The objective of the consultation is to examine the feasibility of introducing a National Quality Awards to the country that will recognise companies and organisations for their dedication to running quality focussed operations and services, and their commitment to producing high quality products for the country and global markets. It will be addressed and opened by Minister of Trade, Industry, Commerce and Consumer Affairs, Honourable, Mr. E. P. Chet Greene at 9 a.m. The consultation runs until 4 p.m.
It is funded through the European Union’s 10th European Development Fund (EDF) Technical Barriers to Trade (TBT) programme, being implemented in the Caribbean by CROSQ, alongside INDOCAL in the Dominican Republic, and managed by the German Metrology Institute (PTB).
Mrs. Dianne Rodrigues, Director of the ABBS, which is serving as host for this meeting, noted that "the thrust of the Bureau is to offer services that can help promote a culture of quality in the country, and as such this dialogue was a step in that direction".
“We are very interested in what the various sectors have to say about this programme on which we are embarking, and we are hoping that stakeholders can see the value in what we are trying to create and actively get on board and support the process. This initiative will be very beneficial for us all,” said the Director.
"A National Quality Award could help improve the standard and quality of products and services being offered in Antigua and Barbuda, and that is for both the local and foreign markets. It has the potential as well, to be a major branding initiative for the country which is focussing its attention on improving industries and sectors like tourism, agriculture, and health services. One way of getting the kind of growth a country would want is to look at the quality of what is on offer," said Ms. Latoya Burnham, Technical Officer, Communication and Information with CROSQ.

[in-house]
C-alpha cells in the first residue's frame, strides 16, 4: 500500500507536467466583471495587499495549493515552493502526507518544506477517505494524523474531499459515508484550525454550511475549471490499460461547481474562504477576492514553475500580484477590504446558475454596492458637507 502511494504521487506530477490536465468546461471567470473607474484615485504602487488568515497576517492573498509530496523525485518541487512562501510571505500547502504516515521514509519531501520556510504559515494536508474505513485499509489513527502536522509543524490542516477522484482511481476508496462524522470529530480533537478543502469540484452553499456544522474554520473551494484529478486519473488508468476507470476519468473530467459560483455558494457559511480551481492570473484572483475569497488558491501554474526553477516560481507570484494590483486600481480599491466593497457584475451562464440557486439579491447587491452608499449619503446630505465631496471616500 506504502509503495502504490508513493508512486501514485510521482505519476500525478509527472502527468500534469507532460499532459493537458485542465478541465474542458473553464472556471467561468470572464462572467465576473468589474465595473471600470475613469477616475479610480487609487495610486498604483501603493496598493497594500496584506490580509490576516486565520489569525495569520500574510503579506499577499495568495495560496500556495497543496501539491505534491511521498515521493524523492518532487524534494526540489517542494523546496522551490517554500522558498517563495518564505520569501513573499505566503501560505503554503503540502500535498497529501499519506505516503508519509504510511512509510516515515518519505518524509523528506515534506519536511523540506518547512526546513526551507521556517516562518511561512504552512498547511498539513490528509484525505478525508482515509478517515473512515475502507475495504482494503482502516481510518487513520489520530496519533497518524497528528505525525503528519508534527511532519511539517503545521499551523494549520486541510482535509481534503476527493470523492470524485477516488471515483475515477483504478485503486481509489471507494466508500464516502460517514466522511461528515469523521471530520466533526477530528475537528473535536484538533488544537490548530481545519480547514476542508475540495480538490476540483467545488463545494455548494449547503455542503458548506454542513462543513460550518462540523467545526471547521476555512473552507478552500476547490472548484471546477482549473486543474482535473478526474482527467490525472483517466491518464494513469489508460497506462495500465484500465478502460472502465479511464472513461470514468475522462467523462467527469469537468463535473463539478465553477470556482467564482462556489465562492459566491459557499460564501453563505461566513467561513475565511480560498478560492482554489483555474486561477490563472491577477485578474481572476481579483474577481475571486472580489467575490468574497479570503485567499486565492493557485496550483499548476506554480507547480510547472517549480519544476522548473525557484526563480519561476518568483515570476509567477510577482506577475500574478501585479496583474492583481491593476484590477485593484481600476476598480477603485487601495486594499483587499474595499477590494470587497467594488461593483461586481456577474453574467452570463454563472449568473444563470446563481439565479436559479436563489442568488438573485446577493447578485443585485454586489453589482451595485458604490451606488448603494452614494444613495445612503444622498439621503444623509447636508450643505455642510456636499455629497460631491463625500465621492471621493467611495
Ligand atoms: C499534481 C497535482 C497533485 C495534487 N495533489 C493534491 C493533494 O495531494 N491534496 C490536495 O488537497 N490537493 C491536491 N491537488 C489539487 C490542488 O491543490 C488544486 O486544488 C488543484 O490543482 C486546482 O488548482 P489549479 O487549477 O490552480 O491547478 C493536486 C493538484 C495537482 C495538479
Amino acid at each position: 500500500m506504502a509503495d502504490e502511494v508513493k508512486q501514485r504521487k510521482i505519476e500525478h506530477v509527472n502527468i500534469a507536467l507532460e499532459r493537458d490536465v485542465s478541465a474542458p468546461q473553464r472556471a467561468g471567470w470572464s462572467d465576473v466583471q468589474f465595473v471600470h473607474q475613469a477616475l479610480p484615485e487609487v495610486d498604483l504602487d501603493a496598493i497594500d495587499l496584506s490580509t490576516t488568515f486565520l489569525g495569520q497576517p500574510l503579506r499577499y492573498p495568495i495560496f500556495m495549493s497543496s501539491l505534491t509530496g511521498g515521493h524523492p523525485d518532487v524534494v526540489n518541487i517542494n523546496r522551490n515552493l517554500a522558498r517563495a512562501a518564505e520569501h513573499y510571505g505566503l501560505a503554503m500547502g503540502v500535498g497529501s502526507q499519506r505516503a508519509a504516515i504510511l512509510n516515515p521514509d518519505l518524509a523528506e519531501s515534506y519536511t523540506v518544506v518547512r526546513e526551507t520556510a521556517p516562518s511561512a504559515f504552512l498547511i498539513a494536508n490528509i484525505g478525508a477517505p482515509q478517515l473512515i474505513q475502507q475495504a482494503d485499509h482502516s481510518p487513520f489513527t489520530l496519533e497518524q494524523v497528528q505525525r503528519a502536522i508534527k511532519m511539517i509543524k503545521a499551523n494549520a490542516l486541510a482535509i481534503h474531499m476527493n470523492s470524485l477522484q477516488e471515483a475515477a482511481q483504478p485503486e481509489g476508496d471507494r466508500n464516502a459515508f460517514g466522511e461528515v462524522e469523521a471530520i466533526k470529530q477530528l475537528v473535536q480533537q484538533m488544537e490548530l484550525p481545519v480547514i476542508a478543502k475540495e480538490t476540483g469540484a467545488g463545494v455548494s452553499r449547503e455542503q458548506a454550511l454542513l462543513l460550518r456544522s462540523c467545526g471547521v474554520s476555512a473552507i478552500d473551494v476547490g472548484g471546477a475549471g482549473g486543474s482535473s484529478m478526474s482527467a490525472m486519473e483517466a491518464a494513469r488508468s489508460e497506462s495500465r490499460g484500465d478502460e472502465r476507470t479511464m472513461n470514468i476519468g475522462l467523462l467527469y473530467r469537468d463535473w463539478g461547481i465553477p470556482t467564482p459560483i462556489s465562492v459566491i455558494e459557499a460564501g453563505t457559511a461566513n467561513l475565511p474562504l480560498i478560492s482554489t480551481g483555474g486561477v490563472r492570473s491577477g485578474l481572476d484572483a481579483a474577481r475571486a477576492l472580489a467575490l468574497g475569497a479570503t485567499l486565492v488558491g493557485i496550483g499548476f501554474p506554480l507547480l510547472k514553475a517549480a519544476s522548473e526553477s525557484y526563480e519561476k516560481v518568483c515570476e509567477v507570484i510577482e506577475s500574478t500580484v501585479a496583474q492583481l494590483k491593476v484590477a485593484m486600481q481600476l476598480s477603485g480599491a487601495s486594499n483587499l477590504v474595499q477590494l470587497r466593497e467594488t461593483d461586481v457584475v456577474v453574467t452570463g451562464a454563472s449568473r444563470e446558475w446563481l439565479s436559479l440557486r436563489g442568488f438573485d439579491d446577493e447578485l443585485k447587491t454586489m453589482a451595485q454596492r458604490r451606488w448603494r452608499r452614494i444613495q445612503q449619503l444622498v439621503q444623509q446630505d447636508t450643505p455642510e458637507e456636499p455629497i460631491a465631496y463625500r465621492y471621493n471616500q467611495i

Conformity Assessment Bodies across CARIFORUM States were encouraged on Monday to work together to build a stronger network to improve the quality and ease of regional and international trade.
The advice came from CEO of the CARICOM Regional Organisation for Standards and Quality (CROSQ), Mr. Deryck Omar, as the first ever Caribbean Conformity Assessment Week kicked off in Trinidad and Tobago this morning.
Mr. Omar further emphasized the need for harmonization of standards, processes and procedures, along with mutual recognition of conformity assessment procedures covering goods and services as critical to facilitate trade.
Conformity Assessment Week, from November 2 – 6, is being hosted in Trinidad and Tobago, with support from the 10th European Development Fund Technical Barriers to Trade Programme, which is managed in the Caribbean by CROSQ, the Dominican Republic’s Institute for Quality (INDOCAL) and German Metrology Institute, Physikalisch-Technische Bundesandstalt (PTB). The week’s events are being held in collaboration with the Trinidad and Tobago Bureau of Standards (TTBS), under the theme “Advancing Caribbean Trade Through Quality Assurance”.
CEO of the TTBS, Mr. Theodore Reddock told the more than 40 participants in the workshop that, “the road to regional quality infrastructure”, actually started with the metrology group trying to develop a regional project and along the way attracted assistance from Germany, and North America and eventually broadened to include other aspects of quality infrastructure as well as the Economic Partnership Agreement and the European Union.
“I think we also need to reflect on the significance of what is happening now because in the process of developing regional quality infrastructure, conformity assessment is where the rubber really starts to hit the road. The theory is finished and the esoteric ideas have been discussed and now we getting down to the nitty-gritty – how are we going to be really positively affecting the region as a whole … When we talk about health and safety, the protection of the environment, education, all of these things that are important to us are major conformity assessment activities,” the CEO noted.